Sewing Machine Motor

Are you here because you want to know how the sewing machine motor works? If yes, then you have found the right content. In this presentation, we will explain the mechanism through which the sewing machine motor works.

Ok, let us directly dive into it without squandering any minute of our limited time.

The composition of a sewing machine

These machines' automated mechanisms are pretty simple, although the machine itself seems confused, as it depends on a collection of motors, pulleys, and gears. The sewing machine is nothing but a sharp instrument. To be honest, these machines are something like vehicles. Several currently available models vary widely in terms of how they are operated and cost.
Sewing Machine Motor Work
However, the secret behind the sewing machines is that they work in a completely unexpected way, using a different kind of stitch and two completely separate threads, one from the top (through the needle) and one from below (through a coil called a bobbin) in one mounted as a shuttle designated pivotable support mounted).

The needle drives the thread through the material and frames a circle that hits a loop on the shuttle. The circle folds over the bobbin thread as the needle pulls the following thread segment through the material. Thus, the needle passes the thread more than once through the material to form progressive stitches. This type of programmed sewing with two threads instead of one is called a lockstitch.

To further help break down how this is achieved, we look at three mechanisms that usually occur inside the motor below.

Ok, let us see.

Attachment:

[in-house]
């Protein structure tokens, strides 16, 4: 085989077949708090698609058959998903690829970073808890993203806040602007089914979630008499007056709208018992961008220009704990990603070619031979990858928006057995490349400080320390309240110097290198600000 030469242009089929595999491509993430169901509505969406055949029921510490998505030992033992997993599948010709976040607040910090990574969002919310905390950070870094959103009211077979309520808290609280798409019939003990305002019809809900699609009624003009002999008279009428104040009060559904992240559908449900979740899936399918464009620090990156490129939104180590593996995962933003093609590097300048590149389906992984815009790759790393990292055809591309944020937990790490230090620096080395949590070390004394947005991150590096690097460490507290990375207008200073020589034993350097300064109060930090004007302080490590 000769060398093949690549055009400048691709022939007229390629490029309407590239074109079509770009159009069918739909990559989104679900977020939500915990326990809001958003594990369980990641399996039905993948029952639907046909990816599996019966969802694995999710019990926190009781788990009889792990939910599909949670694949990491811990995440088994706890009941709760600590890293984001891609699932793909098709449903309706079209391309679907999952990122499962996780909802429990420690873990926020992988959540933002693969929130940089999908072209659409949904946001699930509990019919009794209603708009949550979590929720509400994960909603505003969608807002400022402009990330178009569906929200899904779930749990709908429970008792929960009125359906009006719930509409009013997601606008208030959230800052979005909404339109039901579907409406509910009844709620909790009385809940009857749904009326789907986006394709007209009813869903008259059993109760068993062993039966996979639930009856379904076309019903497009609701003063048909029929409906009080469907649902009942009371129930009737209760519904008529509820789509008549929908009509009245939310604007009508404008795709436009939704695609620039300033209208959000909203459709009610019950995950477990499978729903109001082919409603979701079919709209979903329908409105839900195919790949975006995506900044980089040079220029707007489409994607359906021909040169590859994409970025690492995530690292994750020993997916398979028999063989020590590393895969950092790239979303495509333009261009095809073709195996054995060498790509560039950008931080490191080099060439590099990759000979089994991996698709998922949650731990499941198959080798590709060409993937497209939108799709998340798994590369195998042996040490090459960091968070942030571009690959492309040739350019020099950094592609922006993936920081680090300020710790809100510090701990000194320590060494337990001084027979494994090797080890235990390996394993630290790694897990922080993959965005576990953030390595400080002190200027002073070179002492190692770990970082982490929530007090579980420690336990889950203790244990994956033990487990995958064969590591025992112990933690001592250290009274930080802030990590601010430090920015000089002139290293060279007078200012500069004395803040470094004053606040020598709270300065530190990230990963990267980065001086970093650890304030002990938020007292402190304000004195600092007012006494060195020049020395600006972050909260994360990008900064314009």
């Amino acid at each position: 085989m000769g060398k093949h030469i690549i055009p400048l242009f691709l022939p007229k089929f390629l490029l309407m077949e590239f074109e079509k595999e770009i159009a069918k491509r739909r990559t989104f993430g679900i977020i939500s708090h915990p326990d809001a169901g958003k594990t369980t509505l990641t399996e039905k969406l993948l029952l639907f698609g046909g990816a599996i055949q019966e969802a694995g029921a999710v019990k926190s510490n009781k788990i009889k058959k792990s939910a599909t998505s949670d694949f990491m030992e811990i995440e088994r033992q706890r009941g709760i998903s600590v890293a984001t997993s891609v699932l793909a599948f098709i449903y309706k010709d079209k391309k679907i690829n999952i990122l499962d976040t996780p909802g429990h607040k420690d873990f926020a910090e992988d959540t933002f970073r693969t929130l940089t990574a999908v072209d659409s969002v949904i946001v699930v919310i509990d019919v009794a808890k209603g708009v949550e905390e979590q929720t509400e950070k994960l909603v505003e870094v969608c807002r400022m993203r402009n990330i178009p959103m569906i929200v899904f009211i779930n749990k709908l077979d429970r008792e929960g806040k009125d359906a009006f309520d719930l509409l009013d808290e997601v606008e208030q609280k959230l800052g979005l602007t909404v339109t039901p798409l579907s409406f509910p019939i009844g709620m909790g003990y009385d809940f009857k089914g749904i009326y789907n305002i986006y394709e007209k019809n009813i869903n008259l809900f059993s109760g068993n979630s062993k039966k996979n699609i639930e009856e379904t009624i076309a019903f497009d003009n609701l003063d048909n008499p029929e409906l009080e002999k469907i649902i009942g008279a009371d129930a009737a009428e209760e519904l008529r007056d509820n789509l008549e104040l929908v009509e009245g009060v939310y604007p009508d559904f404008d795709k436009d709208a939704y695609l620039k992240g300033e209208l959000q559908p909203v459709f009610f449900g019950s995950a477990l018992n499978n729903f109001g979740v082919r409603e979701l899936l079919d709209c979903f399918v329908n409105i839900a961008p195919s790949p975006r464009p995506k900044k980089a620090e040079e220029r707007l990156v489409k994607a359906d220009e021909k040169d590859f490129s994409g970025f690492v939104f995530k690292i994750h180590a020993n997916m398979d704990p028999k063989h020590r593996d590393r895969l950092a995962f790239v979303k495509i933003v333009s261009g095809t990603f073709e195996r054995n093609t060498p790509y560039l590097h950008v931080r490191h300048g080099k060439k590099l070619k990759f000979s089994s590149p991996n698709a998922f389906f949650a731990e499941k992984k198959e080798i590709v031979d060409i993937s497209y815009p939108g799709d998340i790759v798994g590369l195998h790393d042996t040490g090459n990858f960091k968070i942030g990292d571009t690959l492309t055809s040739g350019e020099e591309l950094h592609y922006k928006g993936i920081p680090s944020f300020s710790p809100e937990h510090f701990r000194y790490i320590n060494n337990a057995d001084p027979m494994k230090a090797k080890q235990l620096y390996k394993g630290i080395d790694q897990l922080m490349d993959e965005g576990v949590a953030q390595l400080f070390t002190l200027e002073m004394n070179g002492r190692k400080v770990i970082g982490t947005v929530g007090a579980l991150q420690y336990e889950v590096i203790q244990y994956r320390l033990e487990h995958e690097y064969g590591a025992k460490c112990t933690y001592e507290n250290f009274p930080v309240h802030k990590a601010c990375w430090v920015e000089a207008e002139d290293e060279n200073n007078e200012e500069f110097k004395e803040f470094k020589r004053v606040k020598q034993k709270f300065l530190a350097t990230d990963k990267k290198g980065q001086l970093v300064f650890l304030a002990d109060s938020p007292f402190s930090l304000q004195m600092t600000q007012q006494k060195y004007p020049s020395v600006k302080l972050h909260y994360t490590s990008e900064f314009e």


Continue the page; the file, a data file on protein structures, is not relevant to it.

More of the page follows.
1. Needle mechanism

This is the least complex mechanism of the three. The dimming shaft drives a wheel and a crankshaft that raises and drops the needle.

2. Bobbin and shuttle mechanism

Usually, the shuttle and the loop making stitches out of the needle thread have to turn relatively faster than the needle.

To achieve this, the shaft turns the shuttle faster. This is employed using gears or pulleys that are usually wrapped around the wheels, which can be different sizes.

3. Feed-dog mechanism

This is another mechanism inside the sewing machine motor. The feed dog constantly moves the fabric through the machine, guaranteeing the same length of stitches. It moves up and, in the meantime, advances, which is done by two interconnected mechanisms driven by the primary shaft.

Final Verdict

This is how the sewing machine motor works. However, today’s machines accompany work in PCs, and the small screen shows guarantee smoother activity. These PCs can control various motors, thus controlling how to move the needle bar, feed the dog, and tension the tensioning circuit. Some of these machines can produce uncomplicated or increasingly tangled weave patterns because they have a fully mechanized work area that holds the erect fabric under the needle.

Also, read Necchi's sewing machine guide.